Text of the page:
About 75 years ago, when I attended grade school during the Great Depression, there was no federal or state aid for education. The citizens of a school district paid to build a grade school, paid to maintain it and paid its teachers. My father worked for $2 per day and my parents lived in a two-room log cabin with an open-eave attic. There was no electricity, no indoor water, no indoor pluming and two woodburning stoves. The six kids walked or rode a horse 2.5 miles to catch a school bus to ride another 13 miles to school. But they educated their kids. We didn’t have a high school then because our parents couldn’t afford one. Somehow, we all made it and paid our own way as we did so.
About 50 years ago, when my three children went to school, there was no federal or state aid for education. The citizens of the three school districts where we lived paid to build, maintain the buildings and to pay the teachers. Each of our three school districts had one superintendent, one assistant superintendent and two secretaries. The students rode bicycles to and from school, including High School. Parking was provided for faculty only. I worked for $1,500 per month then, paid $3,000 per year for school taxes, and paid 7 percent interest on our $38,000 home mortgage, on which we had made a $7,000 down payment. My wife was a homemaker. We had one 19” TV set, one car and no A/C in the car or our home. We learned to “do without.“ Somehow we managed to pay our own way. But after our kids finished high school, we still had to pay $7,500 school taxes on our home, so we moved out of Illinois because we could no longer afford to live there.
Over the past 12 years, while my three grandchildren attended school in Cobb County, the school district received substantial federal and state aid for education. The district is debt free and pays all of the cost to build new educational facilities and to maintain existing facilities with SPLOST funds, about 40 percent of which are paid by seniors and visitors to our state. School district administration now consists of a superintendent, a deputy superintendent, eight assistant superintendents and 52 administrative staff members. Even though times are tough now, over 10,000 student desks are allowed to sit empty in 100-plus schools and no one seems to worry about it as new schools continue to be built.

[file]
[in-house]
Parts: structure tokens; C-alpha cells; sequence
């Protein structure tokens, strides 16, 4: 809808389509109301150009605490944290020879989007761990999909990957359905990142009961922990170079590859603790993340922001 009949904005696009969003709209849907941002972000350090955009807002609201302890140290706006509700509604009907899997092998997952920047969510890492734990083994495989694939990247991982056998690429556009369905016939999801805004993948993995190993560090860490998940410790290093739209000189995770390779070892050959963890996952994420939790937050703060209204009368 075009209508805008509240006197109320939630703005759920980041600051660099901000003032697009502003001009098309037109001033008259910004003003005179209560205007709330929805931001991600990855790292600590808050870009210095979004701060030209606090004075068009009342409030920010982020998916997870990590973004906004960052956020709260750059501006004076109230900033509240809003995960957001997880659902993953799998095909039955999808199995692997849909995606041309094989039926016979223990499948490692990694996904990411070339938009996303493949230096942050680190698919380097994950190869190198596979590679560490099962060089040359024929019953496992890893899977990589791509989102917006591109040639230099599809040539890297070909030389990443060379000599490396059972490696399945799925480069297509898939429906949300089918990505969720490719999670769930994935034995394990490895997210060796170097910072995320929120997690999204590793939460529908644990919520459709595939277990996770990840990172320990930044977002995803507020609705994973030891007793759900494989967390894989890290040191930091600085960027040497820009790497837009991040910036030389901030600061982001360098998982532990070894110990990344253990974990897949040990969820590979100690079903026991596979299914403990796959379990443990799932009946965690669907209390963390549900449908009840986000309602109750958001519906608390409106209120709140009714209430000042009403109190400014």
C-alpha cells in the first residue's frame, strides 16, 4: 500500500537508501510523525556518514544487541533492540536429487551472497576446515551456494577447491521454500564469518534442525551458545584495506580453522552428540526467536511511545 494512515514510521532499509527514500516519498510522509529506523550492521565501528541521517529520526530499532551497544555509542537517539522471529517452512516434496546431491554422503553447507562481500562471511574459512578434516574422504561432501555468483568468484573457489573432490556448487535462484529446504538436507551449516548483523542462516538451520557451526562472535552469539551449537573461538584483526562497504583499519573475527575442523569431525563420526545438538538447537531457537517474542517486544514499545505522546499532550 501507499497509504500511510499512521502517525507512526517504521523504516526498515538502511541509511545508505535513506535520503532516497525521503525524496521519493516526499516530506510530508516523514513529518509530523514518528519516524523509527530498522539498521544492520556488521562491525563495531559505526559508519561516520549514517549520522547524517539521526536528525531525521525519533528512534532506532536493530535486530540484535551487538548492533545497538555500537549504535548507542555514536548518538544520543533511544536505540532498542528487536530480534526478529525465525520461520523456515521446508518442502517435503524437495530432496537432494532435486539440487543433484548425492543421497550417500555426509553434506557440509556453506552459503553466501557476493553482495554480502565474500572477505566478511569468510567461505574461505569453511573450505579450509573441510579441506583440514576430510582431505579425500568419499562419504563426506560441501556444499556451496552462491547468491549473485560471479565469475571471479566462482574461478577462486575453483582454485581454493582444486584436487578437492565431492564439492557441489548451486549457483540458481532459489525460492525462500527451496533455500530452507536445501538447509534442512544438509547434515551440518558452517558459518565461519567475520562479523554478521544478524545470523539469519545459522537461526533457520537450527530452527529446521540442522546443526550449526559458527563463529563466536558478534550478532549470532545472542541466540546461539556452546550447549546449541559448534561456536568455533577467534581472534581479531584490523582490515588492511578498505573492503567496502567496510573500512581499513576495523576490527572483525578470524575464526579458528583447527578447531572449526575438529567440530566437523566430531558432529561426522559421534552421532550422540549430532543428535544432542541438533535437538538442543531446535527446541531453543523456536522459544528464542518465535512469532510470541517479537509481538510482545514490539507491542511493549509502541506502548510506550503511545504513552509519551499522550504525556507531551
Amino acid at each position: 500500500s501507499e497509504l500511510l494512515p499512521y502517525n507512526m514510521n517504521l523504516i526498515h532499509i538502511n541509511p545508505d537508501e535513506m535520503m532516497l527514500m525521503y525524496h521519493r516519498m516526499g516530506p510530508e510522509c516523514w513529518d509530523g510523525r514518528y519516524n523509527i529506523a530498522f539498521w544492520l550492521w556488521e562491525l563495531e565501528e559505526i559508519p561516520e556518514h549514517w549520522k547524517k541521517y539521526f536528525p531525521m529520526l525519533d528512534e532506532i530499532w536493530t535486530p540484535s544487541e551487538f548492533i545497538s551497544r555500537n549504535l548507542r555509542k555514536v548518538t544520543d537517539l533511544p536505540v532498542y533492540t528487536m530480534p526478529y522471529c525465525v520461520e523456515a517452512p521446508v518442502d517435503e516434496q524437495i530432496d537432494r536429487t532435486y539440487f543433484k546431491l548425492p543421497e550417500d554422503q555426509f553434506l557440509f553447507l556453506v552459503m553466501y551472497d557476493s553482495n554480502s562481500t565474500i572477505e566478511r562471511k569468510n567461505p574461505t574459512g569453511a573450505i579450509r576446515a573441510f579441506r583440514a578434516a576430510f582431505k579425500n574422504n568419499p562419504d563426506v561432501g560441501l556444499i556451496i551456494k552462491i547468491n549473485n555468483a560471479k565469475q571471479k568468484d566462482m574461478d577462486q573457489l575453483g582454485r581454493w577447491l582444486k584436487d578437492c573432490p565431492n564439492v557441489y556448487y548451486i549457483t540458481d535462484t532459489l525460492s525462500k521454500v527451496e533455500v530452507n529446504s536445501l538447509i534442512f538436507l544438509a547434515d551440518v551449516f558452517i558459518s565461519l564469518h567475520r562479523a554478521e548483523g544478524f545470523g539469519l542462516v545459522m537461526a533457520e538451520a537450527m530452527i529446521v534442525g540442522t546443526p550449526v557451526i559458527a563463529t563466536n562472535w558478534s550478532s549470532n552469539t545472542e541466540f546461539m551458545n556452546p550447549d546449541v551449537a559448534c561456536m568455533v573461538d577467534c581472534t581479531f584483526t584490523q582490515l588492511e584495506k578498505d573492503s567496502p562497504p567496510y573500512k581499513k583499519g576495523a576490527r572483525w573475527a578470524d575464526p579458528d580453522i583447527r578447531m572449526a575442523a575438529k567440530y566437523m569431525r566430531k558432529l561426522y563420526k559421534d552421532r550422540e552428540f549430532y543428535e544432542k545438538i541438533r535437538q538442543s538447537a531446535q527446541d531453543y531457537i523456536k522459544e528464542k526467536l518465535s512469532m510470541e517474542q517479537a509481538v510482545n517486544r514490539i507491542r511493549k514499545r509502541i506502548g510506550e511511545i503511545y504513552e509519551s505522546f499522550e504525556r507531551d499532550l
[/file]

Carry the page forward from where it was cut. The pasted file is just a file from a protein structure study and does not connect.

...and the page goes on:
Meanwhile, the average home price in Cobb County is now about $300,000 and the average school tax is about $2,000 per year. Many families have a 52” HDTV in their family room and smaller TV sets in every bedroom. Most family members now carry cell phones, many of them IPADs, and the average family cell phone bill is close to $100 per month. Homes in the area where I live have between four and seven cars on their driveways and the high schools now need 2,000 parking spaces for students. Our 16 high schools build million dollar athletic facilities with artificial turf football fields.
Yet taxed families whine and cry because seniors, with no children in school, are not willing to pay an equal share for the educating their kids. It sounds like our taxpaying citizens are really cutting their living expenses to the bone and still cannot make ends meet.
Well, I’ve got news for all the whining poormouths. If they somehow manage to cancel the senior citizen school tax exception in Cobb, the number of foreclosures will go up dramatically, half the senior homeowners, like me, will move out and the young families who come to visit them and spend money here while doing so will decrease dramatically. Business will suffer, some will fail and thousands of paying jobs will disappear.
History has proven that when the seniors leave, so does the money that they and their visiting children spend. When that happens, you’ll all find out what tough times are really like.
Jim Stoll of Kennesaw is a retired CEO of a business that he owned and operated in Chicago for 35 years. His business served as a consultant for design and construction of integrated electronic systems for education, business and medical facilities. He has worked with schools for most of his life, to advance the education of children.